The man bent and picked up the coin. Afterwards he continued towards Garth, not, however, in a straight line. He shuffled stealthily, his feet scarcely leaving the ground, in a series of zig-zags across the sidewalk. And always his shoulders remained bowed, the eyes lowered, as if he examined with a vital solicitude every inch of his path.

It was obvious to Garth that there was some connection between the young man in the limousine and this stunted, clandestine figure who followed his trail with such anxious vigilance. Therefore he felt justified in setting a small trap. If its issue involved him in a mistake a laugh would extricate him. But he foresaw no mistake. The deformed thing approaching was not to be explained as a peaceful, if tipsy, citizen, bound for home. So he placed the five dollar gold piece just outside the railing. He removed his gloves. He took his pocket lamp from his coat and held it ready. If the other saw the money and tried to pick it up he would be quite at the mercy of Garth’s lamp and hands.

That would happen, for the man had evidently caught the pallid gleaming of the gold. Without increasing his pace he shuffled across and stooped, stretching out his hand. Up to this point the other’s activity had worn an established air. Garth proceeded to rout its complacence. He reached through the railing, and as the hand was about to close over the money grasped it with all his strength.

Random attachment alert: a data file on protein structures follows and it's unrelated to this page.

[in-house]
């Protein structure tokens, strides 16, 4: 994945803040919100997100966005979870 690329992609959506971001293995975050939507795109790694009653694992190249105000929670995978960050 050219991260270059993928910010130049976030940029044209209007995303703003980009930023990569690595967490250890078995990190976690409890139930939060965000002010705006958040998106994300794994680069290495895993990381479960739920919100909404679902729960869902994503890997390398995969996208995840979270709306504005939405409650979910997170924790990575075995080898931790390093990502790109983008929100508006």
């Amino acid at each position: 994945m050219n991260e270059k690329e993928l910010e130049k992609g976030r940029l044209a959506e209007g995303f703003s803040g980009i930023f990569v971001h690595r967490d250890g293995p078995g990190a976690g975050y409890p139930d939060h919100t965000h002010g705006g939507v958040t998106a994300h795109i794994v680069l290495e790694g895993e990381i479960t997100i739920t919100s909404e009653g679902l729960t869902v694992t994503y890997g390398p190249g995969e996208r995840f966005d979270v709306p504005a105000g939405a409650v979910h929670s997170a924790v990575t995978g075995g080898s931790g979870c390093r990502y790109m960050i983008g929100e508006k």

He had been prepared for fright, for a struggle, but scarcely for the shrill, animal cry that greeted his surprise, nor for the violent and unnatural strength that quivered through the little body as it tried to break away.

And at first Garth combatted a quick impulse to let go. The quality of the bare hand in his own revolted him. The fingers were long, slender, and hard. The skin was dry. It gave him an impression that there was no flesh between it and the bones it covered.

“Steady, my friend,” he muttered. “That’s my money in your claw. Let’s have a look at you.”

The other’s squirming increased. The scream was not repeated. Only a difficult, sobbing sound came recurrently from the man’s throat.

At last Garth managed to twist the small wrist so that practically he controlled the fellow’s movements. Then he pressed the button of his lamp. The light shone mercilessly upon an abhorrent face.

The skin was yellow, and tight, like parchment, across the high cheek bones. The tiny eyes lay far back in rounded sockets. In the lamplight they were deceptively reminiscent of the eyes of a cat. But it was on the head, from which the hat had fallen, that Garth’s glance lingered with the most distaste. A queue was curled about it. It gave the last touch to the fantasy of the snow, the mist, the deserted street of old houses-a fitting setting for the night’s vagaries.